As follows from the above, while international students’ motivations to choose given destinations are to some extent shaped by the scope of action created by government policies and the policies of higher education institutions (henceforth HEIs), there is a whole host of other factors prospective students take into consideration. Some of these are related to the home country, such as demand vs. supply of tertiary education courses (e.g. in China demand outstrips supply which motivates many Chinese young people to study abroad) or type and scale of sponsorship programmes available. Moreover, some of these factors are unpredictable, such as currency fluctuations and changes in exchange rates, hence their impact on student choice may change over time. For example, New Zealand, a highly popular and established student destination, experienced a considerable drop in international student numbers as the exchange rate between the New Zealand dollar and the US dollar changed. As the value of the New Zealand dollar increased in 2006, the number of international fee paying students enrolled in New Zealand universities decreased. A clear correlation between growth in exchange rates and decline in (fee paying) student numbers can be intuitively expected: a higher rate of a given currency makes it relatively more expensive to study in the destination country and therefore reduces its attractiveness to students. Conversely, the fact that e.g. Germany is a relatively cheap country to live in increases its attractiveness.
Show more

72 Read more

House of Commons Library briefing paper : The forthcoming review of post-18 education and funding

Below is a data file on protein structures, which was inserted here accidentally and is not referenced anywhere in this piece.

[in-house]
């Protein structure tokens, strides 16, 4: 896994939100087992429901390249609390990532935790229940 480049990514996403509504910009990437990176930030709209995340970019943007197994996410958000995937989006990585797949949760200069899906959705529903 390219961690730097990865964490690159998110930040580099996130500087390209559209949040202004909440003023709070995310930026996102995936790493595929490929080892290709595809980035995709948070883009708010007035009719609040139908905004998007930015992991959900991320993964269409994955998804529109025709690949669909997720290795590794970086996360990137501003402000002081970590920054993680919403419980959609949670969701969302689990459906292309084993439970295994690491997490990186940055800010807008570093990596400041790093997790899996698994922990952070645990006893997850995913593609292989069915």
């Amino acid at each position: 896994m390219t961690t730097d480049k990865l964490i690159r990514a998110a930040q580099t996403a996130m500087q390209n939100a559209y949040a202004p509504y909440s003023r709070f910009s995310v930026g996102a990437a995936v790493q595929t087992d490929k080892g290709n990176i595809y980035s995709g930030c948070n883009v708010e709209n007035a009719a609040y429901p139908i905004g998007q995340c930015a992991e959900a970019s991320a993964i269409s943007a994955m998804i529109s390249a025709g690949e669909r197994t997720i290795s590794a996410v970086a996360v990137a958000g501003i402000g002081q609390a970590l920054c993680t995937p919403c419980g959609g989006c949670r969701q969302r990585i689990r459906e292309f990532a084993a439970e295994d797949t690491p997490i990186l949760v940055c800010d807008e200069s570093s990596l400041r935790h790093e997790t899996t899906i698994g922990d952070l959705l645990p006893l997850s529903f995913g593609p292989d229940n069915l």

House of Commons Library briefing paper : The forthcoming review of post-18 education and funding

funding Cut interest rates Higher None Increase loan repayment threshold Higher None Cut loan repayment rate Higher None Reintroduce maintenance grants Fee waivers or grants Differential[r]

29 Read more

Funding and expenditure in post-16 education: An international review

Funding and expenditure in post-16 education: An international review

regionalised education offices. The Ministry also transfer funds to the regions to pay for technical staff. The regions and departments also have a role in funding goods and services such as materials, utilities and small-scale maintenance using a block grant provided by central government. School funding allocations also take account of other factors such as socio-economic characteristics and special educational needs. This contributes to higher per pupil funding in vocational schools where pupils tend to be lower achievers and come from more deprived backgrounds than those in the academic route. Teachers are paid centrally by the Ministry for Education based on national pay scales. Statutory salaries for teachers across all phases in France are below the OECD average, both for starting teachers and for those with ten or fifteen years' professional experience. Across OECD countries in 2013, statutory salaries (i.e. excluding bonuses and overtime) for teachers in upper secondary education with at least fifteen years' experience